The Green Finance Institute commissioned environmental economics consultancy, eftec, to identify the finance gap across the UK to achieve nature-positive outcomes in order to assess the need for private investment.
Please find below the press release, full report and appendix 2 along with an interactive map that highlights the gaps for England, Scotland, Wales, Northern Ireland and the Overseas Territories by specific nature-related outcomes.
The report revealed a minimum of £44 billion to £97 billion in investment above current public sector commitments is required for the UK to meet nature-related outcomes in the next ten years with a central estimate of £56 billion.
The largest finance gap regionally lies within England, followed by Scotland, while the largest gap with regards to outcomes are found within climate mitigation through bio-carbon and the protection and/or restoration of biodiversity.
“The data is conclusive that public investment – even if funding commitments increase – will not be enough to fund the UK’s nature recovery ambitions. Private investment is therefore urgently required in addition to public sector funding if we hope to transition to a net zero and nature-positive economy.”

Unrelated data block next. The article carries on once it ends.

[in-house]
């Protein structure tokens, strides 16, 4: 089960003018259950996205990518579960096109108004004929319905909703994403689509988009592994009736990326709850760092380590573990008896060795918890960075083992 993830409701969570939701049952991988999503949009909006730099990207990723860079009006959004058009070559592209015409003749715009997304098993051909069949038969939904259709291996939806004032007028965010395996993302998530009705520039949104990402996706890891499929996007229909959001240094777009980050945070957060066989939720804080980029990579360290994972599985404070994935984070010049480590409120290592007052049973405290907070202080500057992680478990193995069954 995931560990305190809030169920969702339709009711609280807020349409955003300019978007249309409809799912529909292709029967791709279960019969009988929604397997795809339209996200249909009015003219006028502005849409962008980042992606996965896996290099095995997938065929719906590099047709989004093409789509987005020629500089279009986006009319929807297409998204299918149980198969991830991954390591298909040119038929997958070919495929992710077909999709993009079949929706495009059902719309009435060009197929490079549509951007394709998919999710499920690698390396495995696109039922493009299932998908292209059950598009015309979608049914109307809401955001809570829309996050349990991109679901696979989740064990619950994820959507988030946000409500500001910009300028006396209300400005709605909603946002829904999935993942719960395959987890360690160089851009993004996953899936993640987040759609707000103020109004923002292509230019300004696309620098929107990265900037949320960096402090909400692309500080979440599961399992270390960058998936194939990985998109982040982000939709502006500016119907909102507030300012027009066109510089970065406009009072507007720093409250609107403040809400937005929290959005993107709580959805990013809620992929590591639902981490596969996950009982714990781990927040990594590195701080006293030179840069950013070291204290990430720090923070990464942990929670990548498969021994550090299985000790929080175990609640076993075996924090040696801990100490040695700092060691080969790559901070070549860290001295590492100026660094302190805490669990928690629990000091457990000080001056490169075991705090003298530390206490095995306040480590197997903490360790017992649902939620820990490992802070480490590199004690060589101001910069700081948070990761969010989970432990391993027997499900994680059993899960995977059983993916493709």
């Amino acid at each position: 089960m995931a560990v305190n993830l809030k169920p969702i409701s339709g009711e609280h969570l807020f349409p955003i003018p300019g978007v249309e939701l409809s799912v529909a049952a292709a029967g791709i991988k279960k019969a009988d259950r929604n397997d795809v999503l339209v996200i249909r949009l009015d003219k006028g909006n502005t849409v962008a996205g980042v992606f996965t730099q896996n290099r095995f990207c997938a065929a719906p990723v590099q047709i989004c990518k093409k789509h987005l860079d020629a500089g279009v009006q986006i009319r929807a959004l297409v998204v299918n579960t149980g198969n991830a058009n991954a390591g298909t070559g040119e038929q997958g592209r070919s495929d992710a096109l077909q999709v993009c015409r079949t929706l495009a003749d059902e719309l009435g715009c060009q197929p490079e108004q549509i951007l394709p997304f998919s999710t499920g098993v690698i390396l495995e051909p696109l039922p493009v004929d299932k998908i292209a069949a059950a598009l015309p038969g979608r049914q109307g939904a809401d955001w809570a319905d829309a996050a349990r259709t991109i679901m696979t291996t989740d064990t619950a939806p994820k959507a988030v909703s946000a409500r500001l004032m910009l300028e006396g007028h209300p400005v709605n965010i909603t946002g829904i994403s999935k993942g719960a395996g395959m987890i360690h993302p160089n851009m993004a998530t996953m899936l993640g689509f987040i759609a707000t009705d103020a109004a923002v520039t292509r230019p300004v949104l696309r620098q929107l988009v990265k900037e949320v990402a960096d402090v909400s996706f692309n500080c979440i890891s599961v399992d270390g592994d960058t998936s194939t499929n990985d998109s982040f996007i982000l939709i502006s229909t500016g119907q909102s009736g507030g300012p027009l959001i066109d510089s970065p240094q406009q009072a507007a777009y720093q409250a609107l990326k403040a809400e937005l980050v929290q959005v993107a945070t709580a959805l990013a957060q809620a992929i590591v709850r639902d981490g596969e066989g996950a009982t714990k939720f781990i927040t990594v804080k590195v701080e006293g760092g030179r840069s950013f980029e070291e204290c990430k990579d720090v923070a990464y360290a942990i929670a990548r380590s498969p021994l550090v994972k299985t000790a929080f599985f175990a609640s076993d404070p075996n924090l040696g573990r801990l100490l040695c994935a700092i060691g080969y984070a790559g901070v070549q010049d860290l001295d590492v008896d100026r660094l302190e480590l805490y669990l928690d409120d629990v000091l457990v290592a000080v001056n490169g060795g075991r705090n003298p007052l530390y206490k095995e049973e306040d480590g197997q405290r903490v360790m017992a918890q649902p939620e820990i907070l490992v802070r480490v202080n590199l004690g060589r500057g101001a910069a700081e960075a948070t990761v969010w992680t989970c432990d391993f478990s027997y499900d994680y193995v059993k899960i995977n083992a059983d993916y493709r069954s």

Rhian-Mari Thomas, CEO, Green Finance Institute
Report and Press Release
Map Of Finance Gap By Region, Outcome And Output
Finance gap for UK by outcomes (central estimates)
(£5 billion – £15 billion)
Protect and/or restore biodiversity
(£13 billion – £32 billion)
Reduce flood risk through natural flood management
(£171 million – £747 million)
Improve bio-resource efficiency
(£4 billion – £5 billion)
Climate mitigation through bio-carbon
(£20 billion – £21 billion)
(£0 – £4 billion)
Improve access and engagement with the natural environment
(£6 billion – £30 billion)
Spending with multiple outcomes (overlaps)
(£4 billion – £10 billion, or 6-10% of overall gap)
Nature-related outcomes are based on public policy like the 25 Year Environment Plan in England and equivalent in the rest of the UK.
The ranges of estimates show optimistic and pessimistic expectations aboue the continuation of committed spending beyond the period of which it is committed.